However, there can be overlaps; so if a security breach impacts customer data and personal data, potentially you could end up having to report a breach to both regulators.
If you had to crystal ball gaze and predict the enforcement landscape over the next 18 months post-May, what do you see?
We’ll have to wait and see as there may be different approaches across the EU. The ICO has said they will enforce GDPR but will try to do so in a pragmatic way, focussing first on areas where there is high-impact to individuals, or where breaches of the GDPR are deliberate or repeated.
How do firms need to adapt to the new environment in terms of their attitude to data from a governance, capture and retention perspective?
GDPR has changed attitudes towards data, it is forcing companies to think about it and how important it is to their business as an asset that needs to be protected. If one isn’t trusted with customer data, that is a quick way to lose value and business. The GDPR will require additional resource by businesses to be given to dealing with data protection requirements, and internal management structures such as setting up a Data Privacy Committee and appointing a data protection officer.
What are the bear-traps and pitfalls that have perhaps not had the necessary focus so far?
How you balance competing regulatory requirements is one. Particularly in a global environment where a bank may be dealing with requests from foreign regulators. With GDPR the potential fines and liabilities mean hard questions, such as how to comply with sometimes competing regulatory requirements to provide access to documents and privacy issues to limit access, have to be thought about carefully. For example, if you are dealing with an investigation and need to give access to large amounts of data, that must be transferred internationally, and that will take careful planning and thought.
Firms also have to think about the legal ground in the GDPR under which personal data is processed. Before the GDPR, financial services in particular tended to rely on consent to collect customer information. With GDPR obtaining valid consent is harder. For financial services I think there will be a move away from consent towards alternate legal grounds, such as the ‘legitimate interest’ ground, but that does require a balancing exercise to be carried out which balances the rights of the business against the privacy rights of the individual.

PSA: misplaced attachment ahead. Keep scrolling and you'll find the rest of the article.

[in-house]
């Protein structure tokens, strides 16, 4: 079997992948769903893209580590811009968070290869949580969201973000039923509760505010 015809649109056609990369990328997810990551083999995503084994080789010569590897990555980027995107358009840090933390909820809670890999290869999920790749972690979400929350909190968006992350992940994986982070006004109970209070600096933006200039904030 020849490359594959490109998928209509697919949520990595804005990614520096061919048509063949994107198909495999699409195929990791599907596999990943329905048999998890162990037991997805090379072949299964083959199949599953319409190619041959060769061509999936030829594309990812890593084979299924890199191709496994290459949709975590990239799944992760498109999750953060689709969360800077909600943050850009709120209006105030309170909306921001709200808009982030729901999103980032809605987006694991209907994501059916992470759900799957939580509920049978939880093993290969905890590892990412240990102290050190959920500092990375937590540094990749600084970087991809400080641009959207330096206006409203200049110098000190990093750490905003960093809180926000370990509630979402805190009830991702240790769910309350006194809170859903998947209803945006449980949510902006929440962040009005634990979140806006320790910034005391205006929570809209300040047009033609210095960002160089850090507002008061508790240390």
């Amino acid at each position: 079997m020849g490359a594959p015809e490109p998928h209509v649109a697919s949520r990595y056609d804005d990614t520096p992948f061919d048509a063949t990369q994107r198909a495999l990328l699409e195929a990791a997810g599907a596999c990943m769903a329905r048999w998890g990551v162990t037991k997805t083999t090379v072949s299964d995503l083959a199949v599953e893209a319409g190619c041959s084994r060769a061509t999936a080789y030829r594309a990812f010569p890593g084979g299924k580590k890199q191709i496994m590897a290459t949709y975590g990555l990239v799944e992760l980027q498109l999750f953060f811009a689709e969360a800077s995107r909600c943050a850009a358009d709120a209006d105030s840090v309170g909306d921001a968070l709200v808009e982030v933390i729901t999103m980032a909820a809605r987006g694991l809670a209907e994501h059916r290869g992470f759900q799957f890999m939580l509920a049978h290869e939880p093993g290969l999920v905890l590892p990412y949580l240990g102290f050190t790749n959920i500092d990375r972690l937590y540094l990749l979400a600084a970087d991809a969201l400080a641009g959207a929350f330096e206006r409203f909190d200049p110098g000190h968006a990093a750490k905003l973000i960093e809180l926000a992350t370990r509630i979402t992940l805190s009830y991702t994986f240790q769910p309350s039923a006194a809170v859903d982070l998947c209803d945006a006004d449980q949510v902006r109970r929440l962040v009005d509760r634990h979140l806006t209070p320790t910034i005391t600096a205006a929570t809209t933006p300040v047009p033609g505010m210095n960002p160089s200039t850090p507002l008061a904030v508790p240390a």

To what extent would you see the spirit of GDPR having an influence, if at all, outside the EU in terms of adoption, equivalence or outright rejection?
We operate in a global world; businesses want common processes, policies and standards. Having different standards across global businesses can be problematic and inefficient. As the GDPR sets a high watermark in terms of data protection, many international companies may over time look to the GDPR to provide that common privacy standard. In addition, other countries may look to adopt something like it, for example, in India. In addition, the GDPR is designed to have a broad territorial application; so, as mentioned, it applies to non-European businesses that collect personal data on individuals in the EU when such data relates to providing services to those individuals or monitoring them. So the GDPR could have significant influence outside of the EU which is exactly what those drafting the GDPR intended it to do.
What key benefits and actions should result from a Data Protection Impact Assessment (DPIA)?
The need to use a DPIA can vary, but there are specific requirements within GDPR telling you when you should use it, for example when using new technologies that result in a high risk to individuals. Using a DPIA is a process which essentially runs through a checklist to ensure you are covering off privacy concerns and issues. By using a DPIA, thought can be given to these issues at the beginning of a project so that privacy is being accounted for at the outset, rather than in the past, as an afterthought at the end of a project.
It is designed to navigate the different data privacy requirements and help businesses apply them in a practical way, so I think it is helpful for businesses to do when appropriate.
So, in summary, the GDPR is very relevant to all businesses that interact with the EU and will continue to be relevant after 25 May for many years ahead. It heralds a new privacy regime controlling how data is used in the 21st Century